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Small in stature, quiet in voice, a bit road weary, sure, but this retired nurse and public school activist blasted through the Green River Community College campus in Auburn, Wash., earlier this year with several plasma-setting lightning bolts of energy and passion for her almost eight decades of protest.
Tiny predators rescued: This baby great horned owl is one of nine being raised by veterinarians at Washington State University after the birds’ nests were destroyed. The owlets, five from one nest and four from another, are being hand-fed a diet of cut-up mice until they are strong enough to eat on their own. They must be fed three times a day. The first four were brought to the university April 13 at roughly 1 week old. Four days later, the second group arrived, at only a few days old. View a video from the WSU veterinary hospital here.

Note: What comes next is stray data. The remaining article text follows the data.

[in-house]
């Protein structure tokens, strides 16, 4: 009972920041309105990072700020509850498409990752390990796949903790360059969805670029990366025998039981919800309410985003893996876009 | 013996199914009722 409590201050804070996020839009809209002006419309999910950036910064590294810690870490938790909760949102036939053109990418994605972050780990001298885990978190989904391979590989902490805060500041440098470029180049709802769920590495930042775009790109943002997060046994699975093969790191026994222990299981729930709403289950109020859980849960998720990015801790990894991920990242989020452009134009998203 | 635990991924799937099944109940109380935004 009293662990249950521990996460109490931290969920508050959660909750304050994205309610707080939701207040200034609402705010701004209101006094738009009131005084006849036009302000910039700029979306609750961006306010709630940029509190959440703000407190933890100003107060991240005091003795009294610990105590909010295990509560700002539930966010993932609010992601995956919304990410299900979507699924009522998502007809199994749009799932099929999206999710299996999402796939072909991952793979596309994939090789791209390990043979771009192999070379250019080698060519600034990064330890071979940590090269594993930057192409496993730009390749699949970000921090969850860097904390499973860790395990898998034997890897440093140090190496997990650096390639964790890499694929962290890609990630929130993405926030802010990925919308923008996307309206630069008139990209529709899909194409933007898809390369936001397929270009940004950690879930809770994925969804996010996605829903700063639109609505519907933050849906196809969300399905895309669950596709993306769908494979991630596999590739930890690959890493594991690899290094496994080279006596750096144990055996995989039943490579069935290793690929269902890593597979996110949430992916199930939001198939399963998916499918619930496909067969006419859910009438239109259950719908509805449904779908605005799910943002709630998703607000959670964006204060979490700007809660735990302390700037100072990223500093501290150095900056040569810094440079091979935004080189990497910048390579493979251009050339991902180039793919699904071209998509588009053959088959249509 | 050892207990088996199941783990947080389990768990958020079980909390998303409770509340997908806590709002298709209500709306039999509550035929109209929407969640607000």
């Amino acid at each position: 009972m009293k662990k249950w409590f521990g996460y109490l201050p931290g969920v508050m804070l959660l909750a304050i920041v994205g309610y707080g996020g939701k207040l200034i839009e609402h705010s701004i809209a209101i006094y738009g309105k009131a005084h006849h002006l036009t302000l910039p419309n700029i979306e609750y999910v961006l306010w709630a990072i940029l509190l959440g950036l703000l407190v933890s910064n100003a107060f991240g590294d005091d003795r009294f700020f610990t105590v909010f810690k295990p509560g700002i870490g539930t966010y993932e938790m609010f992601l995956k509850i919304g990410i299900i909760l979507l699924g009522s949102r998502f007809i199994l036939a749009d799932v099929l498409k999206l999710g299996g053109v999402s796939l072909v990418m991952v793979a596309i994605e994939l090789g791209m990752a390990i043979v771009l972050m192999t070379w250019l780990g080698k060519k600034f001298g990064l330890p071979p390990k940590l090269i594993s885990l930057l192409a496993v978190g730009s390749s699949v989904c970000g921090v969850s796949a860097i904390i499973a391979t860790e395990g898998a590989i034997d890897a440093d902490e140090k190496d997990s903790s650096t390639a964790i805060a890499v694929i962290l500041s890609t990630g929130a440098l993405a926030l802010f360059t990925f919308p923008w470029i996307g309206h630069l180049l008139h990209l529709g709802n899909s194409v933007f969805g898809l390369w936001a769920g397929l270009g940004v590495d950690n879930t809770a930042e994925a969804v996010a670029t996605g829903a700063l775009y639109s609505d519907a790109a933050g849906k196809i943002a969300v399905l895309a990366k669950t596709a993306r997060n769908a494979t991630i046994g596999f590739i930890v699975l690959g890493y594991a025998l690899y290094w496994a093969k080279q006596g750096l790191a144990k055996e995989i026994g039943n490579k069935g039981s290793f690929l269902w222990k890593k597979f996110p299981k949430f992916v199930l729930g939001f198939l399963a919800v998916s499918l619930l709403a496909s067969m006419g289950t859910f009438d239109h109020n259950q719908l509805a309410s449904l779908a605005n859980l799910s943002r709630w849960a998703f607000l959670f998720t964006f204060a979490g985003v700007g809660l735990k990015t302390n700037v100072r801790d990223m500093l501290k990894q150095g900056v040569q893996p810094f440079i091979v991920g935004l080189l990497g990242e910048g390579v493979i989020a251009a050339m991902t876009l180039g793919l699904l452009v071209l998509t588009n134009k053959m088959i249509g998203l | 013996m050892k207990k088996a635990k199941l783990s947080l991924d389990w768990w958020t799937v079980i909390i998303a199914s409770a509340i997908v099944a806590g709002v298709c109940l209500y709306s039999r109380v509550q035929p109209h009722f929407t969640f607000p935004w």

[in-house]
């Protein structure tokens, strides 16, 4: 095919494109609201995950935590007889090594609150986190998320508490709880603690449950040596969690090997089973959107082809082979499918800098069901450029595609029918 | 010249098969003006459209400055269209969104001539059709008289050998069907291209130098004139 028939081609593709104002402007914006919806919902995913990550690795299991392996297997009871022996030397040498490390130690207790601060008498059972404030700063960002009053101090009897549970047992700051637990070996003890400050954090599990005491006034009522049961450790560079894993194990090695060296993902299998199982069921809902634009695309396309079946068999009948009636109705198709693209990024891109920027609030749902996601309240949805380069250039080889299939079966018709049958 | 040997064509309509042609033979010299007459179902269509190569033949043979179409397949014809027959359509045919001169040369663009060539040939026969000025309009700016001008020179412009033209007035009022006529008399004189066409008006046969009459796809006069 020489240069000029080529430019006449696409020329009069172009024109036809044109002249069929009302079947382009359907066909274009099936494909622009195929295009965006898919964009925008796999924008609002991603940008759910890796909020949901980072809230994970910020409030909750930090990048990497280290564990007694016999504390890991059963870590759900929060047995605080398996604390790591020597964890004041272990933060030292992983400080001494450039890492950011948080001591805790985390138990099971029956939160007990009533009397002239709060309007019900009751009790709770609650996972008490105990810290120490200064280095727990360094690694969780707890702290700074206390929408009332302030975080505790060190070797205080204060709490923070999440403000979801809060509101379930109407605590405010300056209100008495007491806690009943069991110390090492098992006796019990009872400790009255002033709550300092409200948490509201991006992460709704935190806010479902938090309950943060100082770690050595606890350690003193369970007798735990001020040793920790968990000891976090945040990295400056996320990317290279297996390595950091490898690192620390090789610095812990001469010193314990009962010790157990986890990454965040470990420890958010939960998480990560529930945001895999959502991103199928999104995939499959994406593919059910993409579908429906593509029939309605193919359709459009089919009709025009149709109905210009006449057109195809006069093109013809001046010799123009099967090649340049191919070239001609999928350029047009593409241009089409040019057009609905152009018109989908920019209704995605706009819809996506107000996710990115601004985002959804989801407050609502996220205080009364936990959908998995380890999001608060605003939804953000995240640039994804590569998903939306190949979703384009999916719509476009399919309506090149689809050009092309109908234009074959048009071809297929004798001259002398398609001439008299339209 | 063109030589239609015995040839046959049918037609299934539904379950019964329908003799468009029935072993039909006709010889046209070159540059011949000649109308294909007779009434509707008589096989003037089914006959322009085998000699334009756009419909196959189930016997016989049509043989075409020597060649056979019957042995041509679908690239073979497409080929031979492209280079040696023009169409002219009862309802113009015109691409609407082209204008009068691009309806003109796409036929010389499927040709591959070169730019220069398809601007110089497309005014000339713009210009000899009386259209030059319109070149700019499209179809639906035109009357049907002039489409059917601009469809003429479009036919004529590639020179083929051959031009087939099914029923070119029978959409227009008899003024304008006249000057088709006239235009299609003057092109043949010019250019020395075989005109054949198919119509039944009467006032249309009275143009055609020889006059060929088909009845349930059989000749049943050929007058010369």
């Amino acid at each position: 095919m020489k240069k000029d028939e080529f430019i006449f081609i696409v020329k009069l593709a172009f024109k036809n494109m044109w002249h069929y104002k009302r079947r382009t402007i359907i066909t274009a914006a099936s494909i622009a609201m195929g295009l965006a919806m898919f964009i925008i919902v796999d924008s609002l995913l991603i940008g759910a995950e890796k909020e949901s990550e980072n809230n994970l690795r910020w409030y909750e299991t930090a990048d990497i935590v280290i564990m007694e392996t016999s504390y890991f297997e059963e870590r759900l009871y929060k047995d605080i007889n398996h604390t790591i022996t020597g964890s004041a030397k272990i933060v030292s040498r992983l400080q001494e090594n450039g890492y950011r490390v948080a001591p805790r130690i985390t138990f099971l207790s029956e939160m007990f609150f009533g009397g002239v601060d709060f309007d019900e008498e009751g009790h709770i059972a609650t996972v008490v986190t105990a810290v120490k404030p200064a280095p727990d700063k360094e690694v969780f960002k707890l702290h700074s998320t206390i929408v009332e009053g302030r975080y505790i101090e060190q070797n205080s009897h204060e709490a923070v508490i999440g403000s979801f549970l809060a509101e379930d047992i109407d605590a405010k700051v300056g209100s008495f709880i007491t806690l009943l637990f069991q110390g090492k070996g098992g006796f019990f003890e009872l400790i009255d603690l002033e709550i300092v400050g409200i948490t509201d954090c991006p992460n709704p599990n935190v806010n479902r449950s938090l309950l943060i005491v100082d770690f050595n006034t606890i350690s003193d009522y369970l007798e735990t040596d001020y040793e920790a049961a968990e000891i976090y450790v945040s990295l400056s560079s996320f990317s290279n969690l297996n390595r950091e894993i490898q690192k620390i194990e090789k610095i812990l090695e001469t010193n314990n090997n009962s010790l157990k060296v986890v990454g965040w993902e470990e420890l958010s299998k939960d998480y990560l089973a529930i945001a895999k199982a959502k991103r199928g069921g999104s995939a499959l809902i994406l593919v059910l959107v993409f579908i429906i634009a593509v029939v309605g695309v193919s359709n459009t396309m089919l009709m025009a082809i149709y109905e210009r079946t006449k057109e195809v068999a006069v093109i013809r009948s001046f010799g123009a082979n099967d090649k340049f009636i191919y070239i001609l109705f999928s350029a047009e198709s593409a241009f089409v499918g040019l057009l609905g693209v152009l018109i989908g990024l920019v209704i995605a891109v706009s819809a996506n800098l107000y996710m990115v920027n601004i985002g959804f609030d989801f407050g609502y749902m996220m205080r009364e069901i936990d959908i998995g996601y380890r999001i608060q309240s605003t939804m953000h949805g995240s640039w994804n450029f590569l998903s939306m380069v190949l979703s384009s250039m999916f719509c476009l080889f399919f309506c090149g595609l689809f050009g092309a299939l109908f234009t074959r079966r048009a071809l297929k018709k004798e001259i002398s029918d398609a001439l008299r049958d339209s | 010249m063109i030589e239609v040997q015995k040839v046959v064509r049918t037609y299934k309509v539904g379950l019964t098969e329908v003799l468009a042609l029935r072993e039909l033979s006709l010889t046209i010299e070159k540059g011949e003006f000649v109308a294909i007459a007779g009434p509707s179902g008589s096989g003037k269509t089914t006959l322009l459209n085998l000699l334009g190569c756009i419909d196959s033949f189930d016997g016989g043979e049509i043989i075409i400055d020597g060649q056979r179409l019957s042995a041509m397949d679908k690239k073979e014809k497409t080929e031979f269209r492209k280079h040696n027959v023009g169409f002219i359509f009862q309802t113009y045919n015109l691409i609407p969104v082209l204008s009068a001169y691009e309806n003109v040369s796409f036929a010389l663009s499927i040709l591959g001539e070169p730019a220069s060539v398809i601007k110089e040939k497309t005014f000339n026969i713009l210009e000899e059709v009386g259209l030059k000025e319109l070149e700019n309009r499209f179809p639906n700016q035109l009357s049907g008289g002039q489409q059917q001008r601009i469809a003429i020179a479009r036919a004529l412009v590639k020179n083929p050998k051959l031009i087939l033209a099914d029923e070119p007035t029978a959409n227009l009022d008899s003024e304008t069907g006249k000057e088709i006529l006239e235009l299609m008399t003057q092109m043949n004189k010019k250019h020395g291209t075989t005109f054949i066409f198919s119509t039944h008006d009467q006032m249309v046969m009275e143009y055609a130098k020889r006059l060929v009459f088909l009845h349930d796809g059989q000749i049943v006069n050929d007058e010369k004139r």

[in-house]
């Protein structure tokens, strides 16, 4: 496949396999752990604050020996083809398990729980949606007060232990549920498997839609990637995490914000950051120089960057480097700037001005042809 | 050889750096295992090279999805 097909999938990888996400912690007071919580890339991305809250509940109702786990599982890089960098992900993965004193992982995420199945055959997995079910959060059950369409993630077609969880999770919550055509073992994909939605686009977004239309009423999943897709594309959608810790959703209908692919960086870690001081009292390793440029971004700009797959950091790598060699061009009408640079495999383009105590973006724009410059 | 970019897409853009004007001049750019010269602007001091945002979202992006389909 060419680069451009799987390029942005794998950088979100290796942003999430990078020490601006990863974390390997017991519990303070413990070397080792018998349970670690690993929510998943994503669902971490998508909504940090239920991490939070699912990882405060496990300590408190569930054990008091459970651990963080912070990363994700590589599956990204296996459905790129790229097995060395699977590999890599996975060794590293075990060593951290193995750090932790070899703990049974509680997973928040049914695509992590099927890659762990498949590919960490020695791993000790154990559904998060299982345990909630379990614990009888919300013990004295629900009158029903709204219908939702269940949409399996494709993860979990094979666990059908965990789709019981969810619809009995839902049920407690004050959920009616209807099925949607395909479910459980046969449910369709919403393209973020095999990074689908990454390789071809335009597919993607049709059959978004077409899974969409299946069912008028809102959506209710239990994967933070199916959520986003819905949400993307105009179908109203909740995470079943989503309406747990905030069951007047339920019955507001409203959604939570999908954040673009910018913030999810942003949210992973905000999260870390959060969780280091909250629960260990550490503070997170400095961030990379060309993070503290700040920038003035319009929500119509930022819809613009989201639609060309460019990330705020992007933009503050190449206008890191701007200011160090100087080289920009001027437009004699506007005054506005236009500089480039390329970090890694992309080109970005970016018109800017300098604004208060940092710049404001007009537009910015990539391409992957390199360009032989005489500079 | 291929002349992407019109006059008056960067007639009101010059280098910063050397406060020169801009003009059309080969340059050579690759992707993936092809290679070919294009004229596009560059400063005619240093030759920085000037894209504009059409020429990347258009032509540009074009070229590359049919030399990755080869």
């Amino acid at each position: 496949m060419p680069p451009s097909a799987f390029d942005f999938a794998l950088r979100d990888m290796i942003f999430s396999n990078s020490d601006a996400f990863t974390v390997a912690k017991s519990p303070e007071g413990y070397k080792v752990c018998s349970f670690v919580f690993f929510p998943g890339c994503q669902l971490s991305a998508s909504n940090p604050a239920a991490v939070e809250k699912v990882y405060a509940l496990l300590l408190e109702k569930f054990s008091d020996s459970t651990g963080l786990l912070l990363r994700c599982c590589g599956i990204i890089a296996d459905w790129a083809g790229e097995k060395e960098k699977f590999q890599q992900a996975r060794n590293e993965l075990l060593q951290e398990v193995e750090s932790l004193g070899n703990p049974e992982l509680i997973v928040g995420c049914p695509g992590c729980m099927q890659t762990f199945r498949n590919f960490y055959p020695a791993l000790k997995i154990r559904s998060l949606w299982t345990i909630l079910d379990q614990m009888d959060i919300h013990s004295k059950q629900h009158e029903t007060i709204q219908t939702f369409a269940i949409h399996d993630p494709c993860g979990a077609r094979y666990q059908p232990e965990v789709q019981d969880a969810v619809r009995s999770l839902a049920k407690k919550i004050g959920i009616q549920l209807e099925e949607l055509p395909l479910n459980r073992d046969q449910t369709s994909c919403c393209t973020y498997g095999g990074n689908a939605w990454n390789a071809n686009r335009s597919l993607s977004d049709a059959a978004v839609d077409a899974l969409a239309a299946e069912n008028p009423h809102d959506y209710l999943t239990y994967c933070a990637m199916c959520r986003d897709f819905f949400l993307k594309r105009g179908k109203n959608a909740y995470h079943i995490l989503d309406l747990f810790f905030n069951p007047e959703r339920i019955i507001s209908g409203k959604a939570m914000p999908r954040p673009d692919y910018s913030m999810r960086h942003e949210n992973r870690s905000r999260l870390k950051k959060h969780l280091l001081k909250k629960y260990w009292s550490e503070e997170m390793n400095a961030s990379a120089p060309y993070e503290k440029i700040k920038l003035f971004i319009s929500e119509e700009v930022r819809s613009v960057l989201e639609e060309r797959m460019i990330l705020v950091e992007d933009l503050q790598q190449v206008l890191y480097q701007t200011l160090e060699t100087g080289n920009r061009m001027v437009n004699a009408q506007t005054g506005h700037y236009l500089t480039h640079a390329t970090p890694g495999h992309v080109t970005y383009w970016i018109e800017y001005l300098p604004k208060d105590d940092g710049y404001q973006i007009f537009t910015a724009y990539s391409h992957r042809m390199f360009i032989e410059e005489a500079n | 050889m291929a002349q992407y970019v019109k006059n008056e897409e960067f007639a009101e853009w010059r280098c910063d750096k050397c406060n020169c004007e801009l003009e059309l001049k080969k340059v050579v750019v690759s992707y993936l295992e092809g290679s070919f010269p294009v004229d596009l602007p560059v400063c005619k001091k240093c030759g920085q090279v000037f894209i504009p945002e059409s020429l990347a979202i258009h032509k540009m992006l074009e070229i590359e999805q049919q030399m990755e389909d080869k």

Nine young owlets are being treated at Washington State University Teaching Hospital after their nests were destroyed.
Carrie Palmateer has attended the Washington Educators Career Fair held in Spokane each spring for the past four years. She still hasn’t landed a teaching job.
More than 900 Washington teachers will get pay raises of $5,000 or $10,000 a year because they’ve passed a rigorous national certification process designed to produce better educators. Only two states – Florida and North Carolina – saw more teachers gain certification through the National Board for Professional Teaching Standards when annual results were released on Tuesday. Like Washington, those states offer big financial incentives to teachers who go through the process: pay raises of anywhere from 10 percent to 20 percent.